9 74 JAMES K. A. SMITH remain permanently, you are really using it, and are said by a figure of speech, and not in the proper sense of the word, to enjoy it. If, however, you cling to it and remain fixed in it, placing in it the end of all your joys, then you can be said really and truly to enjoy it. But this should not be done except with that Divine Trinity (DC , emphasis added). The world, then, functioning as a sign, is to be constituted as an icon which deflects the intentional aim or love of the self to the Creator as that which is to be enjoyed. The fallen or sinful self, by enjoying the world rather than using it, constitutes the world as an idol which absorbs its love and concern, going against the right order of love. The first, authentic love is caritas; the second, idolatrous, inauthentic love is described as both cupiditas and concupiscentia: What I mean by charity or love is any urge of the spirit to find joy in God for his own sake, and in oneself and one s neighbor for God s sake; by cupidity or greed [is intended] any impulse of the spirit to find joy in oneself and one s neighbour, and in any kind of bodily thing at all, not for God s sake (DC ). It is not that the creature is not to be loved, Augustine cautions, but if that love is related to the Creator it will no longer be covetousness but charity. It is only covetousness when the creature is loved on its own account. In this case it does not help you in your use of it, but corrupts you in your enjoyment of it. 13 To love the world is to plunge into idolatry, enjoying the world rather than using it; in contrast, to use the world as something which points beyond itself to the origin of meaning and the end of happiness, is at the same time to constitute the world as an icon which refers the intentional aim to the Creator. 2. Idols, Icons, and the Incarnation We see, then, that the world or thing can be constituted as either an idol, in which the intentional aim (love) is absorbed and the world is enjoyed as an end in itself, substituting for God; or, the world can be constituted as an icon which refers beyond itself, pointing to that which is transcendent and inviting one to complete the sign with the experience of the thing itself (God). The conceptual idol represents a kind of semiotic sin, a failure of reference which is a failure to recognize the (in)completion of the sign, but rather treats it as an end in itself. On the other hand, an icon, as a sign, shares the same structure of incompleteness described above; and this structural incompleteness is precisely that which marks the structure of reference. It is precisely when the sign (world or word) is taken to be complete in and of itself that we fall into idolatry, since we fail to be referred beyond it. The idol represents the forgetting of transcendence, the reduction to immanence, and the denial of alterity; the icon represents respect for transcendence, the rupture of immanence, and reference to an alterity.
10 BETWEEN PREDICATION AND SILENCE 75 And if things can be so constituted, then words, as things (DC 1.2.2), can also be constituted and employed as either idols or icons. Words, when constituted as iconic signs, are thus understood as structurally incomplete and therefore referring beyond themselves. Thus, they function as pointers to transcendence from a sphere of immanence. It is in this sense, then, that Augustine unpacks his incarnational understanding of language. The Incarnation is precisely an immanent sign of transcendence God appearing in the flesh. Thus it is a structure of both presence and absence: present in the flesh, and yet referring beyond, the Incarnation as the signum exemplum retains the structural incompleteness of the sign which is constitutive of language, for to constitute the God-man as only man is to idolize the body, failing to constitute it as a manifestation of the divine. Divinity, while it cannot be reduced to this body, is nevertheless in-fleshed in it and thus signalling beyond itself. This is why the God-man is a mediator between divinity and humanity, finitude and the Infinite. This is also why, for Augustine, all signs function as mediators: they are precisely that which both appear and at the same time maintain that which they refer to in their transcendence. By referring or pointing to that which is other than itself, signs make knowledge of transcendence possible. Thus, when unpacking the meaning of John 1:1 for his congregation, Augustine the predicator draws on an analysis of the operation of language in order to illuminate the Johannine notion of the Word : I m driving at something about the Word; and perhaps a human word can do something similar. Although it s no match at all, very very different, in no way comparable, still it can suggest to you a certain similarity. Here you are then, here s the word which I now am speaking to you; I had it first in my mind. It went out to you, and didn t go away from me. It began to be in you, because it wasn t in you before. It stayed with me, when it went out to you. So just as my word was presented to your perception, and didn t depart from my mind, so that Word was presented to our perception, and didn t depart from his Father. My word was with me, and went out into the sound of my voice; the Word of God was with the Father, and went out into the flesh (Sermon 119.7). Note the multi-levelled consideration of dis/analogy at work here: in order to show the way in which God is manifest in the Incarnation, which itself functions on the basis of analogy or participation, 14 Augustine employs the second analogy of language. And just as there is a radical incommensurability between the finite and the Infinite (between God s transcendence and our perception ) a difference bridged in the Incarnation so it is the same principle that makes the second analogy (with language) possible. Though the Word and human words are very very different, in no way comparable, nevertheless the analogy is possible. It is possible to say something. The difference is not so different that nothing can be said. Thus Augustine s account here would be close to what Anthony Godzieba describes as a classically dialectical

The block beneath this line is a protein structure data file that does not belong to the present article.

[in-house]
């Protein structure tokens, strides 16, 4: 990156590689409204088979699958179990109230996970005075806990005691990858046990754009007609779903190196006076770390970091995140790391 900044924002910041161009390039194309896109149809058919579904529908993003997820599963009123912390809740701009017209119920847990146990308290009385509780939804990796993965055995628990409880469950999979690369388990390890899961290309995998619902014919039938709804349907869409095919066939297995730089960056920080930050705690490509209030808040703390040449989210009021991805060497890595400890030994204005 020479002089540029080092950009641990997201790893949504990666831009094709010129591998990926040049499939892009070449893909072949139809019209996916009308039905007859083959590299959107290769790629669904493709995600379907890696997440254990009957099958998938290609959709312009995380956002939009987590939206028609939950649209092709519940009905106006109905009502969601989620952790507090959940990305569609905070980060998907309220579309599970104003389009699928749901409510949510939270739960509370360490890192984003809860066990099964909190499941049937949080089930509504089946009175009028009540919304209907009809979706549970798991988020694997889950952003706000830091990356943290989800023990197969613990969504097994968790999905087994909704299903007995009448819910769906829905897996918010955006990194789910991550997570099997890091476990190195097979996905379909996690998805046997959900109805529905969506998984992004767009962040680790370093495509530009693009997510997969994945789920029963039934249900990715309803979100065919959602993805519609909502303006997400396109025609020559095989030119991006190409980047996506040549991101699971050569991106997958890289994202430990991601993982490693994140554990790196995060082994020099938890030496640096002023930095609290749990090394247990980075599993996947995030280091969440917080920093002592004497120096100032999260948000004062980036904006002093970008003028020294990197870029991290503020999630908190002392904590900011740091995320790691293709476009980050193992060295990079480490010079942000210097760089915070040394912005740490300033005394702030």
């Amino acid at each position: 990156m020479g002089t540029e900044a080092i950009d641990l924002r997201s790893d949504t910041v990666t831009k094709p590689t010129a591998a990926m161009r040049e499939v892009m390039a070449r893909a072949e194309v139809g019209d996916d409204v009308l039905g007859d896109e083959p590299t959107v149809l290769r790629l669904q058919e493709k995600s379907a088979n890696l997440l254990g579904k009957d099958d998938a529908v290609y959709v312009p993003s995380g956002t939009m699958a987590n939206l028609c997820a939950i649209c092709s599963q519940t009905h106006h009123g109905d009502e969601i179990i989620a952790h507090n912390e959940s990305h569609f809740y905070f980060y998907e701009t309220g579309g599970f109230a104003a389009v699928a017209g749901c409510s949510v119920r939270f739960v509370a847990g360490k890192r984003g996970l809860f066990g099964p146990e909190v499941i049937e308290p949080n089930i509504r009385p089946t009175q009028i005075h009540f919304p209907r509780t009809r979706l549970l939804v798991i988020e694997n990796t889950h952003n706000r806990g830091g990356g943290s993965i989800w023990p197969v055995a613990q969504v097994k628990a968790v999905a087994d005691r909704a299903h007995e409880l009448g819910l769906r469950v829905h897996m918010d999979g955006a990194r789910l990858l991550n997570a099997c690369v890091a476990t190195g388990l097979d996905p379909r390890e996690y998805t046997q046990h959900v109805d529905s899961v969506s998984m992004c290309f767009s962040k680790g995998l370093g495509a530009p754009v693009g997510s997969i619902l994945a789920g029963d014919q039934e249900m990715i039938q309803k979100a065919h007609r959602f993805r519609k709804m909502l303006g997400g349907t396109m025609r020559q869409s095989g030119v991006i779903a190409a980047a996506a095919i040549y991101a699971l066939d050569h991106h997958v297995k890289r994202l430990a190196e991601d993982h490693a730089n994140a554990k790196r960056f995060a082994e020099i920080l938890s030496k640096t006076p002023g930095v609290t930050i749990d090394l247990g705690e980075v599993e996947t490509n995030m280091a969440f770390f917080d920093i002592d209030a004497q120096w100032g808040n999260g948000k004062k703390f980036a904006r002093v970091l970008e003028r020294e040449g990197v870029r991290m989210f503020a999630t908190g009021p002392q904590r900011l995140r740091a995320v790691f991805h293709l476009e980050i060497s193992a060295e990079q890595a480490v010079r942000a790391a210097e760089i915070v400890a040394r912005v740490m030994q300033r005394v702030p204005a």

11 76 JAMES K. A. SMITH understanding of the character of God: transcendent yet immanent, mysterious yet available, absent yet present. 15 Which is also why Augustine s account of how (not) to speak of God is contrary to nominalism whose insistence upon God s utter transcendence puts God beyond reach and thus extrinsic to human experience. 16 Consider the logic of incarnation which Augustine unpacks here in Sermon 119: in my speaking to you, 17 a word is presented in the sound of the verbum I utter. The original thought ( word ) as present in my mind is inaccessible to you, transcendent vis-à-vis your consciousness; or, in other words, if we could push a different metaphor, the thought was absent from you. However, when I express this thought in an articulated sound, the word (thought) becomes present to you, though not in its fullness, or not in a manner identical to that in which it resided in me. Furthermore, in its exitus its going out it did not depart from me; in being made present to you, it did not become absent from me. It has reached you, he tells his congregation, and has not been separated from me. Before I spoke, I had it, and you did not have it; I have spoken, and you have begun to have it, and I have lost nothing. Why, isn t my word marvellous! So what must the Word of God be? (Sermon 120.3) But if the logic of incarnation is fundamentally a means of dealing with incommensurability, where is the incommensurability in this analogy? It is found in the relation between the minds of the speaker and listener. In a way not unlike Husserl s account of one s consciousness being essentially inaccessible to another, for Augustine my thoughts are absent to the other, just as the other s thoughts are absent from me. The other s thoughts (consciousness) cannot be made present to me, nor can my thoughts be experienced by the other. But this is precisely where Augustine s incarnational account of language indicates the possibility of overcoming this incommensurability without erasing it. For in my words, I am able to bridge this chasm and make present (in a weaker sense of appresentation ) my thoughts to another in a way which makes connection possible, but at the same time preserves the difference. It is in this way that language functions like the Incarnation of the God-man: when the Word became flesh (Jn 1:14), the transcendent God descended into the realm of immanence (finitude), but without thereby denying or giving up his transcendence. Here we see a consistent theme of descent or even con-descent in Augustine s incarnational reflections. God s transcendence is inaccessible to us, but the way in which this is remedied is precisely by God s humiliation and descent to the order of the (fallen) creature. It is God who moves towards finitude, rather than lifting up (as an operation of Aufhebung) the finite. David Meconi argues that this is one of the moments where Augustine departs from the Platonism of Plotinus by thinking of participation as a downward movement, which is also precisely why, when commenting on the